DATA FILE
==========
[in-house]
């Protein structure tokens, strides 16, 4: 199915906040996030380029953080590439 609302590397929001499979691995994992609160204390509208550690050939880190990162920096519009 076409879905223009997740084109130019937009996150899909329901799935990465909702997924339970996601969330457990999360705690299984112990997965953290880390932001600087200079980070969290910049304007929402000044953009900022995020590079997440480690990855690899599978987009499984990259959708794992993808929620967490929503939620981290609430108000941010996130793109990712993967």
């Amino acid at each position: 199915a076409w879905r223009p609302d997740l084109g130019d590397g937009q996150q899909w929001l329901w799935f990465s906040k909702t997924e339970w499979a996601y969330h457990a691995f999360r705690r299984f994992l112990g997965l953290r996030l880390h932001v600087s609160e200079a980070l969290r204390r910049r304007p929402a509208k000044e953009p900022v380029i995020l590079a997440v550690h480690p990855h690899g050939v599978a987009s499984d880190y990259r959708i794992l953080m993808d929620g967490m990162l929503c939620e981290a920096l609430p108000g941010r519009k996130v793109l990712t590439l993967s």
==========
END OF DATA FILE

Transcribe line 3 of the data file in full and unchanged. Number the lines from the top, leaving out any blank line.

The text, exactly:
């Amino acid at each position: 199915a076409w879905r223009p609302d997740l084109g130019d590397g937009q996150q899909w929001l329901w799935f990465s906040k909702t997924e339970w499979a996601y969330h457990a691995f999360r705690r299984f994992l112990g997965l953290r996030l880390h932001v600087s609160e200079a980070l969290r204390r910049r304007p929402a509208k000044e953009p900022v380029i995020l590079a997440v550690h480690p990855h690899g050939v599978a987009s499984d880190y990259r959708i794992l953080m993808d929620g967490m990162l929503c939620e981290a920096l609430p108000g941010r519009k996130v793109l990712t590439l993967s």